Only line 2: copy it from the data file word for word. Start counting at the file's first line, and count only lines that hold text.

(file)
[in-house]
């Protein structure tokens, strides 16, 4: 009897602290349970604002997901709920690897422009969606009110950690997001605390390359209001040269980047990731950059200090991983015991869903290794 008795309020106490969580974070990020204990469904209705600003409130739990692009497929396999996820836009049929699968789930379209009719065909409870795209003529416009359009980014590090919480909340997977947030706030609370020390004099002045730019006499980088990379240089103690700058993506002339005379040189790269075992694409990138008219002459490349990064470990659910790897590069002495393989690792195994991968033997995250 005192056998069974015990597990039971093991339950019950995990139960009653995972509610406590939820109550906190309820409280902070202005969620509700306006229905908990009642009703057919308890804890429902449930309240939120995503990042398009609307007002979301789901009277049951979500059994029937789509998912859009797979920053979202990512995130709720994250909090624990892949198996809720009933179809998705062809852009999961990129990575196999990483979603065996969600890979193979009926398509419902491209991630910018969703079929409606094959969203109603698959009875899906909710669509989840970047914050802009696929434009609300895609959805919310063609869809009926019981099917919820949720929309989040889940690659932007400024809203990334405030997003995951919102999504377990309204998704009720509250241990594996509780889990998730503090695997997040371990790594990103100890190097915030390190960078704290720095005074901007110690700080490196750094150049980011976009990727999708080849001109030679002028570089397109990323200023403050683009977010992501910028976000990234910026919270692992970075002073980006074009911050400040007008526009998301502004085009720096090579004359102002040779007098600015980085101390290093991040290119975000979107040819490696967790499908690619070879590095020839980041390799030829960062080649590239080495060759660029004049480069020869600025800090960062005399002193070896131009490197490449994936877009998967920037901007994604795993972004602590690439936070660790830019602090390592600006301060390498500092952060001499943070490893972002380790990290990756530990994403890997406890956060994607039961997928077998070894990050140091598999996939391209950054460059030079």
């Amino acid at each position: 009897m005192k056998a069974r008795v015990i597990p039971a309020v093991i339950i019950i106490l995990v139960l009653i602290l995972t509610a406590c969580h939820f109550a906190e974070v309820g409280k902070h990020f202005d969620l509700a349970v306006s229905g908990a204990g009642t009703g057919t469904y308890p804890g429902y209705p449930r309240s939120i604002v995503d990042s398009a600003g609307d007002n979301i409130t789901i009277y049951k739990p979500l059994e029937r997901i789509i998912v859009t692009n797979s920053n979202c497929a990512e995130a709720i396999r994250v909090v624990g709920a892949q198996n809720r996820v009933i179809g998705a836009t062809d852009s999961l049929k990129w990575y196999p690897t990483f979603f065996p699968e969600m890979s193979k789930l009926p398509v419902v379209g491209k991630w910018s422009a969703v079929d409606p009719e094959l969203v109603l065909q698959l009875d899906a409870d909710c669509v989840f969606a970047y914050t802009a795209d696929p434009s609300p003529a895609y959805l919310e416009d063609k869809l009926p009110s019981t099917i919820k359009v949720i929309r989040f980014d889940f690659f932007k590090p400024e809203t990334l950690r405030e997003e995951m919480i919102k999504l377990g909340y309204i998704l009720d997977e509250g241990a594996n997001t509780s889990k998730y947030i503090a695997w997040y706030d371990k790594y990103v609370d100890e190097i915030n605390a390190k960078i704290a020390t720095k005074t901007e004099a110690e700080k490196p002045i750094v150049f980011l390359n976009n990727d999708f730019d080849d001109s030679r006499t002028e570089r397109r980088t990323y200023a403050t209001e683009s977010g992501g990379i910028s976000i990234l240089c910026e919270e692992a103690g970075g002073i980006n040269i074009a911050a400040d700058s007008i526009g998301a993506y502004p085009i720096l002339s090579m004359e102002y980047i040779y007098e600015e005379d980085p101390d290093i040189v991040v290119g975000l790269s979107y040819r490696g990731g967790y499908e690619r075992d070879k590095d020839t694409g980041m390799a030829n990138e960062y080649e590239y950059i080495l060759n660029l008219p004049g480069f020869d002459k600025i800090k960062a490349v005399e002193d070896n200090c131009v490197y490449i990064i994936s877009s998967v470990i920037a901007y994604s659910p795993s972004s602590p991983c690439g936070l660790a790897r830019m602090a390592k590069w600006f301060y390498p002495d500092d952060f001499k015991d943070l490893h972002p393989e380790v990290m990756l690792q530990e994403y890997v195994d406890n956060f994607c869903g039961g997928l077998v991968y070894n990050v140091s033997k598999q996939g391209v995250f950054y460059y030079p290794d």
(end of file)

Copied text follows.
């Protein structure tokens, strides 16, 4: 009897602290349970604002997901709920690897422009969606009110950690997001605390390359209001040269980047990731950059200090991983015991869903290794 008795309020106490969580974070990020204990469904209705600003409130739990692009497929396999996820836009049929699968789930379209009719065909409870795209003529416009359009980014590090919480909340997977947030706030609370020390004099002045730019006499980088990379240089103690700058993506002339005379040189790269075992694409990138008219002459490349990064470990659910790897590069002495393989690792195994991968033997995250 005192056998069974015990597990039971093991339950019950995990139960009653995972509610406590939820109550906190309820409280902070202005969620509700306006229905908990009642009703057919308890804890429902449930309240939120995503990042398009609307007002979301789901009277049951979500059994029937789509998912859009797979920053979202990512995130709720994250909090624990892949198996809720009933179809998705062809852009999961990129990575196999990483979603065996969600890979193979009926398509419902491209991630910018969703079929409606094959969203109603698959009875899906909710669509989840970047914050802009696929434009609300895609959805919310063609869809009926019981099917919820949720929309989040889940690659932007400024809203990334405030997003995951919102999504377990309204998704009720509250241990594996509780889990998730503090695997997040371990790594990103100890190097915030390190960078704290720095005074901007110690700080490196750094150049980011976009990727999708080849001109030679002028570089397109990323200023403050683009977010992501910028976000990234910026919270692992970075002073980006074009911050400040007008526009998301502004085009720096090579004359102002040779007098600015980085101390290093991040290119975000979107040819490696967790499908690619070879590095020839980041390799030829960062080649590239080495060759660029004049480069020869600025800090960062005399002193070896131009490197490449994936877009998967920037901007994604795993972004602590690439936070660790830019602090390592600006301060390498500092952060001499943070490893972002380790990290990756530990994403890997406890956060994607039961997928077998070894990050140091598999996939391209950054460059030079």